Daily D – 1 Chronicles 29:14
But who am I, and who are my people, that we could give anything to you? Everything we have has come from you, and we give you only what you first gave us! 1 CHRONICLES 29:14 (NLT)
In the 7 Habits of Highly Effective People, Stephen Covey builds on the work of Viktor Frankl. He writes, “In the space between stimulus (what happens) and how we respond, lies our freedom to choose. Ultimately, this power to choose is what defines us as human beings. We may have limited choices, but we can always choose. We can choose our thoughts, emotions, moods, our words, our actions; we can choose our values and live by principles. It is the choice of acting or being acted upon.”
Our Father in heaven is the Great Initiator. “We love each other because he first loved us,” (1 John 4:19). He first loved us. He is the giver of all good things. We are stewards, managers, responsible agents of all he entrusts to us. King David was turning over the kingdom to his son Solomon. He was setting him up for success. He provided all he would need to succeed. He instructed Solomon to know and experience God in a deep and abiding relationship. Everything good had come from God and ultimately belonged to God. Nothing has changed.
Our lives are not our own. We were bought with a price (1 Cor. 6:20). We do not live for ourselves alone. Ours is not to grab all the gusto we can before we step off the stage. Ours is to live responsibly.
Right now as I write these words, a tiny baby born prematurely to a woman who is giving away her third child, struggles with seizures in a children’s hospital due to the damage caused by the mother’s drug use during her pregnancy. A little life is on the line because of poor stewardship, the poor life management of a mother.
The point is not to denigrate the mom. Who knows the hell she has lived through to get to this point?
Harmful actions follow harmful decisions. We live in a pandemic where people argue about their freedom to not wear masks. It sounds to these ears like people have forgotten that freedom is not truly free without the accompanying virtue of responsibility. These two go together. They are inseparable. Freedom without responsibility is impossible. A better word for such a state is anarchy.
Cain asked God if he was his brother’s guardian (Gen. 4:9). God’s response indicates that yes, in fact, he was (vv. 10-12). Jesus certainly placed the onus upon us. “So now I am giving you a new commandment: Love each other. Just as I have loved you, you should love each other. Your love for one another will prove to the world that you are my disciples.”
He also famously said, “Do to others whatever you would like for them to do to you. This is the essence of all that is taught in the law and the prophets,” (Matt. 7:12).
The Giver of All Good Things wants us to manage well all that he places in our hands. This includes money and property. This also includes our bodies and our relationships. Well-managed lives are blessings in themselves. Now, however, a tiny baby struggles to live through no fault of her own. Irresponsible people who have misused their freedom and who have abused others in doing so have brought this child into this world, have given her away, and have sentenced her to struggle for her life.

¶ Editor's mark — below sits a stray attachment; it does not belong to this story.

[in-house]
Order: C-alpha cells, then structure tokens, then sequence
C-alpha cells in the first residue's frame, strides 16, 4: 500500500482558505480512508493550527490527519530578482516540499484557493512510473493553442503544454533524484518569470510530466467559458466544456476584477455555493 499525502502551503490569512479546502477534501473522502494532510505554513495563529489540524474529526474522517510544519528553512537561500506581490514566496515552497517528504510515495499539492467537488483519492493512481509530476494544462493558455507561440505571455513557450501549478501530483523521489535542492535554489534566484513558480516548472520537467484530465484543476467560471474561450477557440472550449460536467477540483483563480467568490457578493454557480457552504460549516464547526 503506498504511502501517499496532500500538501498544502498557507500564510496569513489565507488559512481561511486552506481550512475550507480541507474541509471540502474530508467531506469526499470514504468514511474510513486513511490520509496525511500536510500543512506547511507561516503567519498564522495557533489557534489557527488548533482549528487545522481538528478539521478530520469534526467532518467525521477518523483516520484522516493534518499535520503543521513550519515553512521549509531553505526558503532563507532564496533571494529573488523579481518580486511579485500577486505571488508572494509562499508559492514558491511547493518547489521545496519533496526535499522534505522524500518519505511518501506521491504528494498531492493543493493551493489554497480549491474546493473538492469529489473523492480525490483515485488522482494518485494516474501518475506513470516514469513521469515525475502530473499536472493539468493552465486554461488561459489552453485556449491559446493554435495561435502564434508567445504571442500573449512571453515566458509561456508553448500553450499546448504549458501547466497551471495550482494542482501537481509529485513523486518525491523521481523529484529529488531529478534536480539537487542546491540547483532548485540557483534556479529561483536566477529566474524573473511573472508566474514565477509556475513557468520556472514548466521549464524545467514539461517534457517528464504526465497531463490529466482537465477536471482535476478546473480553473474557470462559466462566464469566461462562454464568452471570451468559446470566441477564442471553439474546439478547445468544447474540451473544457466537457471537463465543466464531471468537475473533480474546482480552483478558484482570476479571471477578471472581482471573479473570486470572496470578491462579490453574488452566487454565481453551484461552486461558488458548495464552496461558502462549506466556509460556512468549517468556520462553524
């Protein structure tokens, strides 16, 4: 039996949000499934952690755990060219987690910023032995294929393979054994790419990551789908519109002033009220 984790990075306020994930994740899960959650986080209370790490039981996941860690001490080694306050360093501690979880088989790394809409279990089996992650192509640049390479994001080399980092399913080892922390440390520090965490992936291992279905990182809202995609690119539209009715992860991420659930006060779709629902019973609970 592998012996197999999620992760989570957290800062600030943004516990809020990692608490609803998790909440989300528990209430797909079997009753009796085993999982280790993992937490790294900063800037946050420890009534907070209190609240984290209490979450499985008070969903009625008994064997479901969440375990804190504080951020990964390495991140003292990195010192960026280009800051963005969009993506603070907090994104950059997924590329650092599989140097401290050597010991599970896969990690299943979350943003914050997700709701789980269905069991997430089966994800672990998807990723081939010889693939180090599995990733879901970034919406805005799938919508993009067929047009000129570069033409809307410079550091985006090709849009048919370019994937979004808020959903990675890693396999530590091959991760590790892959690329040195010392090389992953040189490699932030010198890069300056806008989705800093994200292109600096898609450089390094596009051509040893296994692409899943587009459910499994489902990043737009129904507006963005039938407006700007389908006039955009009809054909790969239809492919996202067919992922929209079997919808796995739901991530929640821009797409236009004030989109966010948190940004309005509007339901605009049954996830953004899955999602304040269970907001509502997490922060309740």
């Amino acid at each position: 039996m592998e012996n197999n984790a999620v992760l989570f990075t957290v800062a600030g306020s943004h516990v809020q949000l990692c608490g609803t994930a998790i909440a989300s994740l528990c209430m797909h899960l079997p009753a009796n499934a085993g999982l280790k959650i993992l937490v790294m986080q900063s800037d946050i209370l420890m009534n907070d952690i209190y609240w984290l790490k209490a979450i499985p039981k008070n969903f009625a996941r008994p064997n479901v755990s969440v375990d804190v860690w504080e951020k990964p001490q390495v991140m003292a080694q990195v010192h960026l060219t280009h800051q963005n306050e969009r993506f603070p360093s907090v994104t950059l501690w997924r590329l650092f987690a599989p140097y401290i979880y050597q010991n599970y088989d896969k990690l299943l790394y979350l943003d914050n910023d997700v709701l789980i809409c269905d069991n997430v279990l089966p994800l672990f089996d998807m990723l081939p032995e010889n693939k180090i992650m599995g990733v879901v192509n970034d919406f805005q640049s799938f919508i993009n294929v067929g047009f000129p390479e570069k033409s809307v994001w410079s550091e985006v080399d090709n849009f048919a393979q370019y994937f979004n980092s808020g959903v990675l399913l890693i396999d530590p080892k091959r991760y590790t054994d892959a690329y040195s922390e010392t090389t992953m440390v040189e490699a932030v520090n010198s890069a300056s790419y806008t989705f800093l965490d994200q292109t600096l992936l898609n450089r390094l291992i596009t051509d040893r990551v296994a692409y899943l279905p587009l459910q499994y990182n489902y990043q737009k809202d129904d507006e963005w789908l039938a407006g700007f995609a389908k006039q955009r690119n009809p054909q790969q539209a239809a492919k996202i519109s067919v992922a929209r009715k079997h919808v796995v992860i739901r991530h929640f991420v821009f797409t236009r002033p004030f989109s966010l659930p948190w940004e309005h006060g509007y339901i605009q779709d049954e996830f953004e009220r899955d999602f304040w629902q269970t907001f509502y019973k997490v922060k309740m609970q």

Misused freedom is abuse. Misused freedom is dangerous.
“You say, ‘I am allowed to do anything’—but not everything is good for you. And even though ‘I am allowed to do anything,’ I must not become a slave to anything,’” (1 Cor. 6:12).
Neither are we to enslave others with our “freedoms.” Nor are we to sentence to death others because of our “rights.”
Our Father in heaven wants us to live responsible lives. He wants us to live lives he can bless and use to bless others. Remember, every other life is every bit as sacred as our own.
Now we pray for a tiny baby. Now we pray for medical professionals. Now we pray for a family who two days ago was so overjoyed to receive this little one. Now we pray for a mother who lives with such desperation.
Let us pray.
I will live a responsible life.
Our Father, for this tiny baby, we seek your healing. We want her to live long and well. We want to enjoy her laughter and her rites of passage. We pray for this mother. We want her to find healing and hope. We want her to experience freedom from the control of dangerous drugs and evil people. We pray for the medical professionals. Give them wisdom for their work. We pray for Melissa, Philip, and Hudson whose world has been turned upside down first with delight and now with grief. Comfort them. Give them strength. Thank you for how they have already loved this little stranger and have given her a home and a name. To you who answer better than we know how to pray, please take care of everyone in this real-life drama. Layla belongs to you. May she whose name means Night experience many wonderful days. May she ultimately reside with you in that eternal Day. Hold this precious child in your healing hands. What more could we ask for? Amen.
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Ruth 1:20, 21 “Don’t call me Naomi. Call me Mara,” she answered, “for the Almighty has made me very bitter. I went away full, but the LORD has brought me back empty. Why do you call me Naomi, since the LORD has opposed me, and the Almighty has afflicted me?” (CSB)